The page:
There are certain roles you yearn to play as a performer.
For Edinburgh’s Daniel Davidson, it has been his dream for the best part of a decade to play the cheeky Mercutio from Romeo and Juliet.
This is the 29-year-old’s third stint in Scottish Ballet’s tour of Romeo and Juliet, but it will be the first time he has stepped into the shoes of his favourite character following an eight-year wait, as the final series of performances kick off in the capital tonight.
His love of ballet started at a young age, as the dancer explains: “My parents took me to drama school when I was four but I wasn’t burning enough energy there so I would come home and still not be tired.
“So they took me to ballet lessons in a church around the corner from where we lived in Fairmilehead.
“I have never looked back, I loved it.”
Daniel trained at The Dance School of Scotland and then studied musical theatre in London.
He joined Scottish Ballet eight years ago, and was instantly drawn to the character of Mercutio during the company's first production of Romeo and Juliet.
He said: “The good thing about this ballet is that it is quite contemporary, that’s what attracted to me this company in the first place.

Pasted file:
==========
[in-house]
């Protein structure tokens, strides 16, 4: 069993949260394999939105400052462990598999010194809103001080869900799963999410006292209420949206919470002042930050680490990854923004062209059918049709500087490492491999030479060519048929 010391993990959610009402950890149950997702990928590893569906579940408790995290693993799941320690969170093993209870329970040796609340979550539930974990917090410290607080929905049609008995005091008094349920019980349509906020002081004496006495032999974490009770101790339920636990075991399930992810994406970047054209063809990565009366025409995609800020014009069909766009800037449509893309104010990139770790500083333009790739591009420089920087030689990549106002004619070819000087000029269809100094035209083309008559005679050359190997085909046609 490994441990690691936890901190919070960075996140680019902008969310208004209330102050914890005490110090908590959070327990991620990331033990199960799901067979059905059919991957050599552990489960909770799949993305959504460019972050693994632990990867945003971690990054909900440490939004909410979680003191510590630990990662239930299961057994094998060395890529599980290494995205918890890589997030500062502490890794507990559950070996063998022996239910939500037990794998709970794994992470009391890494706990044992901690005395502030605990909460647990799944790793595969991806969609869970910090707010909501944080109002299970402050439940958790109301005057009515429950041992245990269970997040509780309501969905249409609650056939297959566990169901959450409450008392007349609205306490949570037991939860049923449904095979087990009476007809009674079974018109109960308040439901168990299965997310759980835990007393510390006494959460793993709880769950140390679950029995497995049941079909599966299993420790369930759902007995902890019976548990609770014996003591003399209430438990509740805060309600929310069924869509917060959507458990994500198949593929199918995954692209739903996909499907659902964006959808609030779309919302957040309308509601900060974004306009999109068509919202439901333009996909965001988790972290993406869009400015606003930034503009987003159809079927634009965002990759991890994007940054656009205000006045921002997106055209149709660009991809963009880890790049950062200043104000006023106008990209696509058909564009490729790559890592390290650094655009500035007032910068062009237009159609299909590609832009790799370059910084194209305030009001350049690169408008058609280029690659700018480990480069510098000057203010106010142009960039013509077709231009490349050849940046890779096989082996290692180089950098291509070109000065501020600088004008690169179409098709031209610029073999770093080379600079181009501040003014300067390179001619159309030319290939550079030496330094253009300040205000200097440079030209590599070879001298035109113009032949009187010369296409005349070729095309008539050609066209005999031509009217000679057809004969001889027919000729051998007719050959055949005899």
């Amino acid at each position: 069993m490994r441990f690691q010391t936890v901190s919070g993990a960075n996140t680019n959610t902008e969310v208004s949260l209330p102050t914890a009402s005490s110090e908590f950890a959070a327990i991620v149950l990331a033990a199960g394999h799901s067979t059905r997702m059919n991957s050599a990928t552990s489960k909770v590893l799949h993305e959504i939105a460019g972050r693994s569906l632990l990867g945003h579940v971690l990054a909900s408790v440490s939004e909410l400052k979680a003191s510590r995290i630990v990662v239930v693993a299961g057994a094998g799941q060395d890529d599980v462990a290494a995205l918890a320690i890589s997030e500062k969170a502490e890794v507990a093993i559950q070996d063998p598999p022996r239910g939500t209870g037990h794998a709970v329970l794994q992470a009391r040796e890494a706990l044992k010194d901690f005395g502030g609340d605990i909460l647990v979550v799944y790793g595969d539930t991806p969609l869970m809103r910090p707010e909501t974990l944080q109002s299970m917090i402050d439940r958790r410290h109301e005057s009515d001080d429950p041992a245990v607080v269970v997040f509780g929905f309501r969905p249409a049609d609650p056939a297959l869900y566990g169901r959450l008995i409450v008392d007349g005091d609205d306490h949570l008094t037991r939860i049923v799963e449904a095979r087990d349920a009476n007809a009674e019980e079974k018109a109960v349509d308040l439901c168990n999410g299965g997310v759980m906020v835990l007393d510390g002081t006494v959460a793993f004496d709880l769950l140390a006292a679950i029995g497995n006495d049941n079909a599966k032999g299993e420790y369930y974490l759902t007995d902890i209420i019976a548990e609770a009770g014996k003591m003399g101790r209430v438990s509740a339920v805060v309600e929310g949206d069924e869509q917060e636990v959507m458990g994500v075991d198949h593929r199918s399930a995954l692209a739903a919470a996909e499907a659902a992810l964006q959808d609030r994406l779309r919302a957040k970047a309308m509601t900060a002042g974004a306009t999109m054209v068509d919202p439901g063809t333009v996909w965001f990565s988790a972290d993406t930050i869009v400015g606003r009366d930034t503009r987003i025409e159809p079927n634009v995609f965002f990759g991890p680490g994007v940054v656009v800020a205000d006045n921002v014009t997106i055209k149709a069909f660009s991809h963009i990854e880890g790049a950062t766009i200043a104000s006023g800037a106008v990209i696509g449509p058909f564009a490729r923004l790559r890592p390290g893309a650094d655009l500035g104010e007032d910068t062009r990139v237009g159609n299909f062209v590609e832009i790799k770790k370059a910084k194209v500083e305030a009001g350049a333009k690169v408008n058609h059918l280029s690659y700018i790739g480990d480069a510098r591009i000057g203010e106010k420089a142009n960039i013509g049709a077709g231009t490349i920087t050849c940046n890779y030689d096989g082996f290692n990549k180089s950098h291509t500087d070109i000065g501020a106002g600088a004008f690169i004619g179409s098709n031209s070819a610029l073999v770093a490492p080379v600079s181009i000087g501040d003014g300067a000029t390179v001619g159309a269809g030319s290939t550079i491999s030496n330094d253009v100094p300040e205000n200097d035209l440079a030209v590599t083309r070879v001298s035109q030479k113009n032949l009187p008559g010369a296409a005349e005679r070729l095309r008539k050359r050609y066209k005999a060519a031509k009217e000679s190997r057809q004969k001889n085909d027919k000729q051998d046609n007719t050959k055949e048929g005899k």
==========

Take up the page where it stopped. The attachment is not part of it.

“We all learn two or three parts for every show, and I got the chance to learn Mercutio.
“I was not long at the company and I was desperate to dance Mercutio so I learned it that year, but didn’t get to play it.
“In the second tour, I got injured just before the tour so I didn’t dance anything in the end, so this year was finally my chance.
“Mercutio is definitely a career highlight, especially because I have been waiting so long to do it.”
Romeo and Juliet was created for Scottish Ballet by Polish choreographer Krzysztof Pastor in 2008 and is now being toured for the third time by the company, under the guidance of Scottish Ballet’s Artistic Director Christopher Hampson.
The story of forbidden love starts in the 1920s in the aftermath of the First World War in Italy, then moves to the 1950s during Mussolini’s dictatorship and then to the 1990s and the rising dominance of 24/7 TV news.
“It is quite a modern take on Romeo and Juliet. Krzysztof has used time and generations to emphasise the point of war and how fighting with one another isn’t good," Daniel said.
“I like that the characters have really been thought about through the movement. A lot of Juliet’s movements show teenage angst.
“Mercutio is the comic relief of the ballet, he is cheeky and all of his movements reflect that.
“The Tybalt family’s movement is all very strict and regimented and very army-like so I think he has captured the essence of the story really well through that.
Romeo and Juliet will be at The Festival Theatre between May 21 and May 24.